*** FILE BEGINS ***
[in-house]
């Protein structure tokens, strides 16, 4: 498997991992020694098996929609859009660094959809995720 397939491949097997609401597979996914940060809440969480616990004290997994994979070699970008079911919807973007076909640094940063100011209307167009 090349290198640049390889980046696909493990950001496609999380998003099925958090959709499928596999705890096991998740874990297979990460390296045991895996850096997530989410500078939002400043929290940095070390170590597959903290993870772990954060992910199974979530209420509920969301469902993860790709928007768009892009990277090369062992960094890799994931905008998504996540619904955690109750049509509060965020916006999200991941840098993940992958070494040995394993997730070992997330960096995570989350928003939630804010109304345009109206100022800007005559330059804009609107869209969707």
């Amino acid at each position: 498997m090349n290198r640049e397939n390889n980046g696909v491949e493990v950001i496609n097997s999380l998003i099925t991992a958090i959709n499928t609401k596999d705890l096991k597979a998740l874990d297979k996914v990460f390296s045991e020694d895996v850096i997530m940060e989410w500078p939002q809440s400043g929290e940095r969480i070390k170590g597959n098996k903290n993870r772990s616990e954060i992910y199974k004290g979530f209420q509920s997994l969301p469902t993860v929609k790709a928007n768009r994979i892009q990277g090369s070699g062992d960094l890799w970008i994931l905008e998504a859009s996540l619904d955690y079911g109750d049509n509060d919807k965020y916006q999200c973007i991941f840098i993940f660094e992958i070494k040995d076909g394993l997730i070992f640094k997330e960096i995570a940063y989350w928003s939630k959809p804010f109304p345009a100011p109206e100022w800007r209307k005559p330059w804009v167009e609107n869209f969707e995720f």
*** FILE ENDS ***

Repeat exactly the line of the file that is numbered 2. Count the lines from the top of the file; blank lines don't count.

């Protein structure tokens, strides 16, 4: 498997991992020694098996929609859009660094959809995720 397939491949097997609401597979996914940060809440969480616990004290997994994979070699970008079911919807973007076909640094940063100011209307167009 090349290198640049390889980046696909493990950001496609999380998003099925958090959709499928596999705890096991998740874990297979990460390296045991895996850096997530989410500078939002400043929290940095070390170590597959903290993870772990954060992910199974979530209420509920969301469902993860790709928007768009892009990277090369062992960094890799994931905008998504996540619904955690109750049509509060965020916006999200991941840098993940992958070494040995394993997730070992997330960096995570989350928003939630804010109304345009109206100022800007005559330059804009609107869209969707």